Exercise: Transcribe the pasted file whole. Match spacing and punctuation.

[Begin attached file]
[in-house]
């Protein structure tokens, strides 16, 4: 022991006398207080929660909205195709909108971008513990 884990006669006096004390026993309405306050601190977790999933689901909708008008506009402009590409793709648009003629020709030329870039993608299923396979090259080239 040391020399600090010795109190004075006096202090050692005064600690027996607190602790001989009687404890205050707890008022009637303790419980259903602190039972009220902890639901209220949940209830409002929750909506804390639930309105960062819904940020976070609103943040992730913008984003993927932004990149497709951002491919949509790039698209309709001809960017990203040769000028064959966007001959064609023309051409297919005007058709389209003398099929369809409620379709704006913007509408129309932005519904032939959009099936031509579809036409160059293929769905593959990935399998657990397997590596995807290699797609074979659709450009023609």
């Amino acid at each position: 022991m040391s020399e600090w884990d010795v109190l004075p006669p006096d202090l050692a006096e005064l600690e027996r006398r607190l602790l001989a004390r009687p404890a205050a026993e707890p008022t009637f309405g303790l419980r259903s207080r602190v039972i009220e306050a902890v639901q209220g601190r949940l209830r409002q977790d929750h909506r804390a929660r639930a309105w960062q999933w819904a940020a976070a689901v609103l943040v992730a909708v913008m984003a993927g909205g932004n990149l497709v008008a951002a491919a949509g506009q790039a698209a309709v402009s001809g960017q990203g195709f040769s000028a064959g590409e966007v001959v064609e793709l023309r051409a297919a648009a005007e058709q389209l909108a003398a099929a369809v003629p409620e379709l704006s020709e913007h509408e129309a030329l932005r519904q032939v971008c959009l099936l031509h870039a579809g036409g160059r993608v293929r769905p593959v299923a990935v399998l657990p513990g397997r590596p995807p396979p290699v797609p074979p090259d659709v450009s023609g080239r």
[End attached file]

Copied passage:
[in-house]
């Protein structure tokens, strides 16, 4: 022991006398207080929660909205195709909108971008513990 884990006669006096004390026993309405306050601190977790999933689901909708008008506009402009590409793709648009003629020709030329870039993608299923396979090259080239 040391020399600090010795109190004075006096202090050692005064600690027996607190602790001989009687404890205050707890008022009637303790419980259903602190039972009220902890639901209220949940209830409002929750909506804390639930309105960062819904940020976070609103943040992730913008984003993927932004990149497709951002491919949509790039698209309709001809960017990203040769000028064959966007001959064609023309051409297919005007058709389209003398099929369809409620379709704006913007509408129309932005519904032939959009099936031509579809036409160059293929769905593959990935399998657990397997590596995807290699797609074979659709450009023609």
């Amino acid at each position: 022991m040391s020399e600090w884990d010795v109190l004075p006669p006096d202090l050692a006096e005064l600690e027996r006398r607190l602790l001989a004390r009687p404890a205050a026993e707890p008022t009637f309405g303790l419980r259903s207080r602190v039972i009220e306050a902890v639901q209220g601190r949940l209830r409002q977790d929750h909506r804390a929660r639930a309105w960062q999933w819904a940020a976070a689901v609103l943040v992730a909708v913008m984003a993927g909205g932004n990149l497709v008008a951002a491919a949509g506009q790039a698209a309709v402009s001809g960017q990203g195709f040769s000028a064959g590409e966007v001959v064609e793709l023309r051409a297919a648009a005007e058709q389209l909108a003398a099929a369809v003629p409620e379709l704006s020709e913007h509408e129309a030329l932005r519904q032939v971008c959009l099936l031509h870039a579809g036409g160059r993608v293929r769905p593959v299923a990935v399998l657990p513990g397997r590596p995807p396979p290699v797609p074979p090259d659709v450009s023609g080239r």